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2020-08-09 02:40:26  Դձ
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96ذװַ:a g 9 559 v i p, Till that the death departen shall us twain, Neither of us in love to hinder other, Nor in none other case, my leve* brother; *dear But that thou shouldest truly farther me In every case, as I should farther thee. This was thine oath, and mine also certain; I wot it well, thou dar'st it not withsayn*, *deny Thus art thou of my counsel out of doubt, And now thou wouldest falsely be about To love my lady, whom I love and serve, And ever shall, until mine hearte sterve* *die Now certes, false Arcite, thou shalt not so I lov'd her first, and tolde thee my woe As to my counsel, and my brother sworn To farther me, as I have told beforn. For which thou art y-bounden as a knight To helpe me, if it lie in thy might, Or elles art thou false, I dare well sayn,""Ye say right sooth, y-wis," quoth Pandarus; For yesterday, who so had with him been, Might have wonder'd upon Troilus; For never yet so thick a swarm of been* *bees Ne flew, as did of Greekes from him flee'n; And through the field, in ev'ry wighte's ear, There was no cry but 'Troilus is here.'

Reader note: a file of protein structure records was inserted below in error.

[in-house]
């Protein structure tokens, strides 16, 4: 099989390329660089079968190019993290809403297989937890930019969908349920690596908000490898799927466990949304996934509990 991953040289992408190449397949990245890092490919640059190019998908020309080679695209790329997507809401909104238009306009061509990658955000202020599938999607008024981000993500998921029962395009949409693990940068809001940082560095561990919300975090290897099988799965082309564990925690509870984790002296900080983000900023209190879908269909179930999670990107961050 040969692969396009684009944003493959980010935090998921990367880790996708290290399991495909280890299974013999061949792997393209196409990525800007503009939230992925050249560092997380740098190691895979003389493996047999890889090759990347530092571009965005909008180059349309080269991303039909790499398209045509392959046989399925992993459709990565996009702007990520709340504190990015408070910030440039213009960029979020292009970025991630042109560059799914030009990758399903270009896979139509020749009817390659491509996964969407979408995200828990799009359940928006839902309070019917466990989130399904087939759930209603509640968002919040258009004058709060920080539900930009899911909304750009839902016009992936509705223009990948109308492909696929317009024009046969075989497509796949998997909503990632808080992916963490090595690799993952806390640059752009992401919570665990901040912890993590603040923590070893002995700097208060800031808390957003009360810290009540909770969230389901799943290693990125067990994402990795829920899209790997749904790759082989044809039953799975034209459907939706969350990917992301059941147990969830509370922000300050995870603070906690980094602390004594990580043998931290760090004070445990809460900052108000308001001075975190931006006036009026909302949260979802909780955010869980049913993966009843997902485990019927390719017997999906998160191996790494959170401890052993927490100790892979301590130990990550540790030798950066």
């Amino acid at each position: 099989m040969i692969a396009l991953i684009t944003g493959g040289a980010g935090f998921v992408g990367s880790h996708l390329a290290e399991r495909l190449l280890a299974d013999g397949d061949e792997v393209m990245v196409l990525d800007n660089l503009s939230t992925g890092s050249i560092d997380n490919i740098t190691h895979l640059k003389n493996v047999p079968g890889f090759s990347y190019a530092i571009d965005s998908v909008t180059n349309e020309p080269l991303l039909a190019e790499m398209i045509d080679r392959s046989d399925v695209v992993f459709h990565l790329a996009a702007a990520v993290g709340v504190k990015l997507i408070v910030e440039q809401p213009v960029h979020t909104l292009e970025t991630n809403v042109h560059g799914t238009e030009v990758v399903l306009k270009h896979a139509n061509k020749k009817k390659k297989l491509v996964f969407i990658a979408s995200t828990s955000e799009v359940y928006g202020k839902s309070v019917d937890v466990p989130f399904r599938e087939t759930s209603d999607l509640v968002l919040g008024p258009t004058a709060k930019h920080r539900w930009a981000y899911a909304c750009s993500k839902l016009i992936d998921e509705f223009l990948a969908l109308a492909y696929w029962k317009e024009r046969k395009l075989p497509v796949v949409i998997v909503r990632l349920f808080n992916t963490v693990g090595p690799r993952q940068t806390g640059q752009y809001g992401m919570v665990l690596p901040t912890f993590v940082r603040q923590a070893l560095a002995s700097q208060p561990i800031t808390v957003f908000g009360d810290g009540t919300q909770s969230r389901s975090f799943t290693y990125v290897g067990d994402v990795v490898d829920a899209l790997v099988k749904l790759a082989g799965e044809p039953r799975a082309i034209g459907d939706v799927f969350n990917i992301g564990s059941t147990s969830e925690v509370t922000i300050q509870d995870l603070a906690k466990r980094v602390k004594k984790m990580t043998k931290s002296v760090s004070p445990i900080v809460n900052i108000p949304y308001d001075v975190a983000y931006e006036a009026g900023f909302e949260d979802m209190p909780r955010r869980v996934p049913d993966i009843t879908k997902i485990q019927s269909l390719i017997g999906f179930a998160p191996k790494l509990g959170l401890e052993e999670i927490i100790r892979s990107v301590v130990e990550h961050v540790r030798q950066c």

42. Medea: celebrated for her magical power, through which she restored to youth Aeson, the father of Jason; and caused the death of Jason's wife, Creusa, by sending her a poisoned garment which consumed her to ashes.

96ذװ廭

His jambeaux* were of cuirbouly, <23> *boots His sworde's sheath of ivory, His helm of latoun* bright, *brass His saddle was of rewel <24> bone, His bridle as the sunne shone, Or as the moonelight.

"Alas! unto the barbarous nation I must anon, since that it is your will: But Christ, that starf* for our redemption, *died So give me grace his hestes* to fulfil. *commands I, wretched woman, *no force though I spill!* *no matter though Women are born to thraldom and penance, I perish* And to be under mannes governance."

"Be strong of heart, and *void anon* her place; *immediately vacate* And thilke* dower that ye brought to me, *that Take it again, I grant it of my grace. Returne to your father's house," quoth he; "No man may always have prosperity; With even heart I rede* you to endure *counsel The stroke of fortune or of aventure."